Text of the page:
Discussion Questions (2002)


Please read The Rules for the class discussion lists, before sending answers to any of these questions to the list.

1. Text Retrieval and Hypertext in Legal Applications

1.1 Hypertext History, Features and Design

1.1.1 As We May Think

Dr Vannevar Bush wrote an article called "As We May Think" in 1945, setting out his specifications for a "MEMEX". Briefly describe the MEMEX, especially those elements of it that relate to hypertext theory. Comment on how much of this is now available today.

1.1.2 Project Xanadu

Ted Nelson proposed a number of features for a large scale hypertext system. To what extent does the WWW fulfil his vision? What is missing?

1.1.3 Hypertext and WWW

Tim Berners-Lee wrote a paper in 1989 called 'Information Management: A Proposal'. In it he lists a number of requirements for a system which later became the WWW. Have those requirement been fulfilled?

1.2 Usability on the WWW

Questions 1.2.1 - 1.2.5

The following websites in Q1.2.1 - Q1.2.5 should be evaluated (briefly) according to:

(i) The hypertext and search facilities they offer; and

(ii) Whether they employ good principles of hypertext design. You should consider the criteria suggested by Nielsen and by Chung in their articles, but you are welcome to use your own criteria as well.

1.2.1 Evaluation - Cornell LII

The Legal Information Institute (LII) at Cornell

1.2.2 Evaluation - Scale+


1.2.3 Evaluation - Gilbert + Tobin

Gilbert + Tobin Lawyers

1.2.4 Evaluation - Tasmanian legislation

Tasmanian legislation

1.2.5 Evaluation - Law 4 U

Law 4 U

1.2.6 Web design and commercial factors

If you were designing a web site for a law firm, would you take a different view than Nielsen of some of the factors he discusses in his articles in mistakes in web design?

1.2.7 Jacob Nielson

Jakob Nielson has been mentioned several times in the materials. However not everyone agrees with his design approach. Read "Jakob Nielson, Slick and Wrong", and comment on the arguments made.

1.3 Text Retrieval

1.3.1 Concordances

If I have a retrieval system that creates a concordance of a set of documents so that it records (for each word) the document in which the word occurs, the location of the sentence in which the word occurs, and the location of each word within the sentence, which of the following search operators (connectors) could be created in that retrieval system?: If the retrieval system was changed so that it no longer recorded the location of the sentence in which the word occurs, or the location of each word within the sentence, but instead only recorded the location of the paragraph in which the word occurs, how would your answer change (if at all)?

1.3.2 Differences between search engines

Search Engine Watch's Major Search Engines page lists and describes the top 24 web-wide search engines. From this page (and by looking at some of the search engines), list 10 things that differentiate some major search engines from others. Give at least one example of a search engine that has the feature you mention.

 Example: "Relevance ranking based in part on 'link popularity' or number of sites linking to a page (eg Google)"

1.3.3 Precision, recall, and relevance ranking

One of the problems of retrieval systems was supposed to be that there was an inverse relationship between precision and recall. What effect does the use of relevance ranking to display search results have on this 'problem'?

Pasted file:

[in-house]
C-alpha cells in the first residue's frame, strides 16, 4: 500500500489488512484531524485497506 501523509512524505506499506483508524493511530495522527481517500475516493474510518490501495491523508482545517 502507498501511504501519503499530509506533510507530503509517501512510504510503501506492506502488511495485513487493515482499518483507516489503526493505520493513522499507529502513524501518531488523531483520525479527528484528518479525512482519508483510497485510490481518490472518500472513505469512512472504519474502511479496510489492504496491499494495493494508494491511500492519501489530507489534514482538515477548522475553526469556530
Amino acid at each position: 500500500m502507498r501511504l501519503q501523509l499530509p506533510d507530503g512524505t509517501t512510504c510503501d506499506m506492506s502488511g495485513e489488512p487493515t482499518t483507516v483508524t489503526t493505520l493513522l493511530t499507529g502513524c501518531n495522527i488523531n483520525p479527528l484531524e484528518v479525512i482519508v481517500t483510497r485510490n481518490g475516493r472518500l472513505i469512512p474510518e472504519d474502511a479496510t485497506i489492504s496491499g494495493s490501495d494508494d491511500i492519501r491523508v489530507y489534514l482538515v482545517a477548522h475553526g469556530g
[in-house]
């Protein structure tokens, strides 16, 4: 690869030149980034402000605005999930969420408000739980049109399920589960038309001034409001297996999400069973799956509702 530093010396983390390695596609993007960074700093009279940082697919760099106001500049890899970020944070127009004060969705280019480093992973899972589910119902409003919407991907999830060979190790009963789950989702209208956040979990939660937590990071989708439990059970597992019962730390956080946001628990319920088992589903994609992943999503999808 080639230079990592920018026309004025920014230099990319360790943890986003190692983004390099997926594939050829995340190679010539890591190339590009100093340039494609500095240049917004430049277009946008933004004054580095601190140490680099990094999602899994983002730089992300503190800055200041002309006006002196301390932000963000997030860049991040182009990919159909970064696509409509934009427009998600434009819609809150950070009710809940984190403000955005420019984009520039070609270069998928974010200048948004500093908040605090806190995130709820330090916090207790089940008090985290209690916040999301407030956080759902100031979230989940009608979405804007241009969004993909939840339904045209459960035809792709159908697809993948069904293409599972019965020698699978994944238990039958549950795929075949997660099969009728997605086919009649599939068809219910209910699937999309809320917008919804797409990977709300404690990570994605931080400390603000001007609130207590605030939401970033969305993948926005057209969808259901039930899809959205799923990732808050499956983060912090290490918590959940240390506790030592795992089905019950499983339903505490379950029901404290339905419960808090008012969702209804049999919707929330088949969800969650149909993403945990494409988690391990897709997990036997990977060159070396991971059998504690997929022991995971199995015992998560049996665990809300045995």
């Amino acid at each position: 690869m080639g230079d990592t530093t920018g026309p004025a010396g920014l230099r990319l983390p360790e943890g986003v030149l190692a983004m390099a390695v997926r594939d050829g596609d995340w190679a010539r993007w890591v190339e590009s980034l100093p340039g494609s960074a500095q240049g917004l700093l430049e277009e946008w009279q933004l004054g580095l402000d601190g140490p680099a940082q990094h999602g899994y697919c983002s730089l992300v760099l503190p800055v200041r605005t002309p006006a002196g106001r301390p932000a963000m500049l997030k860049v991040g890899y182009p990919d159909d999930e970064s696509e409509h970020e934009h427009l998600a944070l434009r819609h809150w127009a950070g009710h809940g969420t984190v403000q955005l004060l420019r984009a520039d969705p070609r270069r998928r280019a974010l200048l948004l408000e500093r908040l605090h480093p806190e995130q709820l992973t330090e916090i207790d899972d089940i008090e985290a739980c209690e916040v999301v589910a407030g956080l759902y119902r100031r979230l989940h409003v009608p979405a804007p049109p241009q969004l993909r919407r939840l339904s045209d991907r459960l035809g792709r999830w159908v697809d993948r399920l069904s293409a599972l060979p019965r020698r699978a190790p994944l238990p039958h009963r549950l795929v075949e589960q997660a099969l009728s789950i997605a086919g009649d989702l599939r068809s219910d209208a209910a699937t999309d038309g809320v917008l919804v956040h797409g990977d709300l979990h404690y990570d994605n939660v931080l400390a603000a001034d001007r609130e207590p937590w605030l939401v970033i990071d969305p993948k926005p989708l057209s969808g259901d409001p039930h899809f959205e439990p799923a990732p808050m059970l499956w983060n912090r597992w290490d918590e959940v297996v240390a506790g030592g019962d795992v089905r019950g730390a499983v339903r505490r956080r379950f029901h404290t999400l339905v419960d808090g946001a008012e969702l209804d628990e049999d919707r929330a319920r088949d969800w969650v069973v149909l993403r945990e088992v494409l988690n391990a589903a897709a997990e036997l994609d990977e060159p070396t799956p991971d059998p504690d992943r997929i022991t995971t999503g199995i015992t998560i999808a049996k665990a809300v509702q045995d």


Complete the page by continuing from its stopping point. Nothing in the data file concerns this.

Are 'precision' and 'recall' still relevant to measure the performance of systems that use relevance ranking?

1.3.4 Integration of hypertext with text retrieval

By combining hypertext and text retrieval, what advantages can you get from the combination that is not found in either of the technologies when used in a 'stand alone' way?

1.4 Applications to law of hypertext and text retrieval

1.4.1 Point-in-time legislation

Why is it important to have 'point in time' legislation, and to whom is it important?

 Do you have any criticisms of how it has been implemented by the Tasmanian government (see Tasmanian legislation)? How does this compare to the TimeBase system?

1.4.2 Improvements to case-law systems

Taking as a starting point how case-law is presented in AustLII and SCALEplus, what improvements are needed? How feasible is it that these improvements will be developed?

1.4.3 Internet-wide search engines

What more do we need to know to evaluate the effectiveness of internet-wide search engines? Is it important to legal research that we can evaluate their effectiveness?

1.4.4 Directories and search engines for law

What are the principal points of difference between AustLII's World Law and the SOSIG Law Gateway?

 Are developments like these likely to provide any significant long-term benefits over internet-wide search engines?

1.4.5 Contributing editors

The Open Directory Project says it 'provides the opportunity for everyone to contribute'. After examining the Law sub-directories of ODP, and ODPs editorial policies, comment on whether this approach is working effectively for law. What alternative approaches are possible?

 Are developments like ODP likely to provide any significant long-term benefits over internet-wide search engines?

1.4.6 WorldLII?

A distributed free access World Legal Information Institute (WorldLII) is under development. Some brief details are available at <http://www2.austlii.edu.au/~graham/Slides/Dublin/worldlii.html> .

A beta version of this site is now online at <http://www.worldlii.org>.

 To what extent (if at all) would a development like this provide any alternative to the emerging global legal publishing empires of which Lexis, WestLaw and Kluwer are part?

2. Inferencing Systems

2.1. Automating legal skills and tasks

Of the various skills that lawyers apply to their work, which ones (if any) are likely to be able to be automated? In light of these conclusions, how would you describe briefly the proper (ie achievable) role of a 'legal expert system'?

2.2. Are rule-based determinations possible?

Softlaw's Peter Johnson argues that the rule-based systems now being implemented in Commonwealth agencies can, if properly implemented, lead to a revolution in the provision of determinative processes, including the replacement of 'stove piping' with one stop shops, and outsourcing and self-service.

Are rule-based systems of the type SoftLaw is developing capable of delivering these changes? What factors in SoftLaw's approach would help to make such a result achievable? (whether or not it can ultimately be achieved)

2.3. Consumer pros and cons of rule-based determinations?

From the perspective of a consumer of government services, what would you identify as the advantages and disadvantages of the rule-based systems advocated by SoftLaw.

2.4. Rule-based systems and private legal practice